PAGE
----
Field-evolved resistance to Bt toxin Cry1Ac in the pink bollworm, Pectinophora gossypiella (Saunders) (Lepidoptera: Gelechiidae), from India.

Research paper by Sanyasi S Dhurua, Govind T GT Gujar

Indexed on: 26 Mar '11Published on: 26 Mar '11Published in: Pest Management Science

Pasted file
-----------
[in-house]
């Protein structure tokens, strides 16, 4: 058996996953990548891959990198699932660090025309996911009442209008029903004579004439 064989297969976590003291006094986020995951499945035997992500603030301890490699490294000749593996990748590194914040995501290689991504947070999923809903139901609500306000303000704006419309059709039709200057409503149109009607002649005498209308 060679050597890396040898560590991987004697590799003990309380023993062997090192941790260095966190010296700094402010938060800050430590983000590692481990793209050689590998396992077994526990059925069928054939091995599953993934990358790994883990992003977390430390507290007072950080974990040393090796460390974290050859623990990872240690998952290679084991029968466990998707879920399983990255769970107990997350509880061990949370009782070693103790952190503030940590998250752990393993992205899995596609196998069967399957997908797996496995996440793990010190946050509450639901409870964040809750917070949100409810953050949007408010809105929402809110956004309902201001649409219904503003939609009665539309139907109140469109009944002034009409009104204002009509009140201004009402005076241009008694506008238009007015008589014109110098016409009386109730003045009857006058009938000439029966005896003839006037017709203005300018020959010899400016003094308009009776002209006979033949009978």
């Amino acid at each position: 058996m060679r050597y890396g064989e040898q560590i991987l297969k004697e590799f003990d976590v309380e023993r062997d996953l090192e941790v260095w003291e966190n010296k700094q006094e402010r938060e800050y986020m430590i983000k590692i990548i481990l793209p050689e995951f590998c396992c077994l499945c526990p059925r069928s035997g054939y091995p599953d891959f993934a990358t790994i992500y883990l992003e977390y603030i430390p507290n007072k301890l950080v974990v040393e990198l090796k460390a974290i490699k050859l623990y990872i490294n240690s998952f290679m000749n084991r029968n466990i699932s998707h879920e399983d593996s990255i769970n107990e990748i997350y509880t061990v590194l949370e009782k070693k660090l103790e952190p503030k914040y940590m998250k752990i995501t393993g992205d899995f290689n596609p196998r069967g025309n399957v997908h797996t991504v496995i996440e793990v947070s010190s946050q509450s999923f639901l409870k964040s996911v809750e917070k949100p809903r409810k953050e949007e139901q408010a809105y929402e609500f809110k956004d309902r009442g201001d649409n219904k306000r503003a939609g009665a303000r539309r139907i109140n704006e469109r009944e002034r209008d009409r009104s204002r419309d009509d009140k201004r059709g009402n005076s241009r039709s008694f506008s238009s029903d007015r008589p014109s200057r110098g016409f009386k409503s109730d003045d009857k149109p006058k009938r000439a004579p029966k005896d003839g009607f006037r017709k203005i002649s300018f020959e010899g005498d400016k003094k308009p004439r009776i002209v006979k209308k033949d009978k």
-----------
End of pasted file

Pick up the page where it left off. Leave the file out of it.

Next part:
The pink bollworm is one of the most destructive pests of cotton. Transgenic cotton producing Bt toxin Cry1Ac or a combination of Cry1Ac and Cry2Ab2 has been used effectively against this pest. However, some other insects have evolved resistance to Bt toxins in the field. During the 2007-2008 and 2008-2009 seasons, pink bollworm populations in India were surveyed to evaluate their responses to Cry1Ac and seed powder containing Cry1Ac and Cry2Ab2.The results provide evidence that resistance to Cry1Ac had evolved by 2008 in a population sampled from non-Bt cotton in the Amreli district of Gujarat in western India. The median lethal concentration of Cry1Ac for five-day-old larvae (LC50 ) was significantly higher for insects derived in 2008 from Amreli than for any of the other field populations tested from four locations in India. For Cry1Ac, the mean LC50 for the strain derived from Amreli in 2008 was 44 times higher than for the most susceptible population. However, for seed powder of Bollgard II containing primarily Cry2Ab2, the 2008 Amreli population was only slightly less susceptible than the most susceptible population.The data reported here constitute the first evidence of field-evolved resistance of pink bollworm to Cry1Ac. This initial evidence spurred more extensive evaluations during the 2009-2010 growing season, which confirmed field-evolved resistance to Cry1Ac in Amreli. The lack of cross-resistance to Cry2Ab2 suggests that plants producing this toxin are likely to be more effective against resistant populations than plants producing only Cry1Ac.